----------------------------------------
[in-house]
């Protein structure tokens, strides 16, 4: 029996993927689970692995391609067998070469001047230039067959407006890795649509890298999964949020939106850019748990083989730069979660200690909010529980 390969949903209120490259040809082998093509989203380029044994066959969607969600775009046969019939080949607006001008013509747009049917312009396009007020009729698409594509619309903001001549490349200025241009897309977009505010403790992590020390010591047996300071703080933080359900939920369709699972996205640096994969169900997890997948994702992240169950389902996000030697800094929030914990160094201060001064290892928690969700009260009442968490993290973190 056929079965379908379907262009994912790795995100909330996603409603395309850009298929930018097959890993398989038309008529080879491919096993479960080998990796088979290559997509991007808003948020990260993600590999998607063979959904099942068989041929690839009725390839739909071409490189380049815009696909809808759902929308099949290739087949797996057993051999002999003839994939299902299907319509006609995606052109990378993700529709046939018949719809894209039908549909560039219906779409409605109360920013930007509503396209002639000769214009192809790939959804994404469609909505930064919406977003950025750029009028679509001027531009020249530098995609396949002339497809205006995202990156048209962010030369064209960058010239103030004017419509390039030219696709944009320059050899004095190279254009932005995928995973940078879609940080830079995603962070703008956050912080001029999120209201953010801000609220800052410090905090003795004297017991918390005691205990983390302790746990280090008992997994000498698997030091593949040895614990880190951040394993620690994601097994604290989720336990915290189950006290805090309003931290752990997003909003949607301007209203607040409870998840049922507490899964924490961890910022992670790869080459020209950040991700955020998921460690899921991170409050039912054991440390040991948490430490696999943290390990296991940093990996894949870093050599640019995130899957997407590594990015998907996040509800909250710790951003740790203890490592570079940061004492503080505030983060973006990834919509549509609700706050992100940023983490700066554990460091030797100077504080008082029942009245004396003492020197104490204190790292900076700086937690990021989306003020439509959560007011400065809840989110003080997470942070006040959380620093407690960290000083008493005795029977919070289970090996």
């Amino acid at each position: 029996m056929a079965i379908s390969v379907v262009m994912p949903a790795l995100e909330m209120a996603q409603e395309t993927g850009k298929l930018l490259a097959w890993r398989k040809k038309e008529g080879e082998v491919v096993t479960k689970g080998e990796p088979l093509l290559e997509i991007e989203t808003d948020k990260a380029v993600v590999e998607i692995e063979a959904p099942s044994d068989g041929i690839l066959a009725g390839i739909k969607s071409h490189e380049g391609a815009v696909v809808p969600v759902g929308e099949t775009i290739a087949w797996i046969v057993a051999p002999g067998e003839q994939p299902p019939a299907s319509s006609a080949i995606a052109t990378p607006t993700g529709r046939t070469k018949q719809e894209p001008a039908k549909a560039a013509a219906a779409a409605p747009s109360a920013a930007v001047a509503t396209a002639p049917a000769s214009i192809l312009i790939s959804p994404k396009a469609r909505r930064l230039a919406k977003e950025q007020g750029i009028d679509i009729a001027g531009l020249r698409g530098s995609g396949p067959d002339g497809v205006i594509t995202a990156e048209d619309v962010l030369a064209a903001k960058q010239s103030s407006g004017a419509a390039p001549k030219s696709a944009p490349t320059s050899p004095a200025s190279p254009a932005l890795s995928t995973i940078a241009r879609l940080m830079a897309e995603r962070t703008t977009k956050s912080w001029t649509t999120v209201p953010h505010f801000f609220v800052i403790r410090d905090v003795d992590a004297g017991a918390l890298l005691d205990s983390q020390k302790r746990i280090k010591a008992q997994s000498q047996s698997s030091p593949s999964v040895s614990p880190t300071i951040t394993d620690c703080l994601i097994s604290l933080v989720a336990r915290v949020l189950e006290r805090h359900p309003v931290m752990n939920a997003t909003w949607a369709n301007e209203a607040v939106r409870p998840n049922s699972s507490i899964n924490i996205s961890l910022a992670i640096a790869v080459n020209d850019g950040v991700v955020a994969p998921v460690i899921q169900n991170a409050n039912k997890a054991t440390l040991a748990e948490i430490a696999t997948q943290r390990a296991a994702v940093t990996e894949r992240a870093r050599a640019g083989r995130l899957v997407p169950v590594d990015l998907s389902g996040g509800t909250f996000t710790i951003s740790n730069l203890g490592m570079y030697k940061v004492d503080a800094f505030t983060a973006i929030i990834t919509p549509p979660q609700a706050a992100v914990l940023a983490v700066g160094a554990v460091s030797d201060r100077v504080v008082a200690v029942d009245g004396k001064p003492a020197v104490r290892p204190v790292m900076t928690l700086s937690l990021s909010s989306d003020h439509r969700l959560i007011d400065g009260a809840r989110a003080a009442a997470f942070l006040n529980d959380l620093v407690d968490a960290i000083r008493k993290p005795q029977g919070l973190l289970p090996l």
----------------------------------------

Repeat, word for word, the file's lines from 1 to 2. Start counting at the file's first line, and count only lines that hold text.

[in-house]
């Protein structure tokens, strides 16, 4: 029996993927689970692995391609067998070469001047230039067959407006890795649509890298999964949020939106850019748990083989730069979660200690909010529980 390969949903209120490259040809082998093509989203380029044994066959969607969600775009046969019939080949607006001008013509747009049917312009396009007020009729698409594509619309903001001549490349200025241009897309977009505010403790992590020390010591047996300071703080933080359900939920369709699972996205640096994969169900997890997948994702992240169950389902996000030697800094929030914990160094201060001064290892928690969700009260009442968490993290973190 056929079965379908379907262009994912790795995100909330996603409603395309850009298929930018097959890993398989038309008529080879491919096993479960080998990796088979290559997509991007808003948020990260993600590999998607063979959904099942068989041929690839009725390839739909071409490189380049815009696909809808759902929308099949290739087949797996057993051999002999003839994939299902299907319509006609995606052109990378993700529709046939018949719809894209039908549909560039219906779409409605109360920013930007509503396209002639000769214009192809790939959804994404469609909505930064919406977003950025750029009028679509001027531009020249530098995609396949002339497809205006995202990156048209962010030369064209960058010239103030004017419509390039030219696709944009320059050899004095190279254009932005995928995973940078879609940080830079995603962070703008956050912080001029999120209201953010801000609220800052410090905090003795004297017991918390005691205990983390302790746990280090008992997994000498698997030091593949040895614990880190951040394993620690994601097994604290989720336990915290189950006290805090309003931290752990997003909003949607301007209203607040409870998840049922507490899964924490961890910022992670790869080459020209950040991700955020998921460690899921991170409050039912054991440390040991948490430490696999943290390990296991940093990996894949870093050599640019995130899957997407590594990015998907996040509800909250710790951003740790203890490592570079940061004492503080505030983060973006990834919509549509609700706050992100940023983490700066554990460091030797100077504080008082029942009245004396003492020197104490204190790292900076700086937690990021989306003020439509959560007011400065809840989110003080997470942070006040959380620093407690960290000083008493005795029977919070289970090996």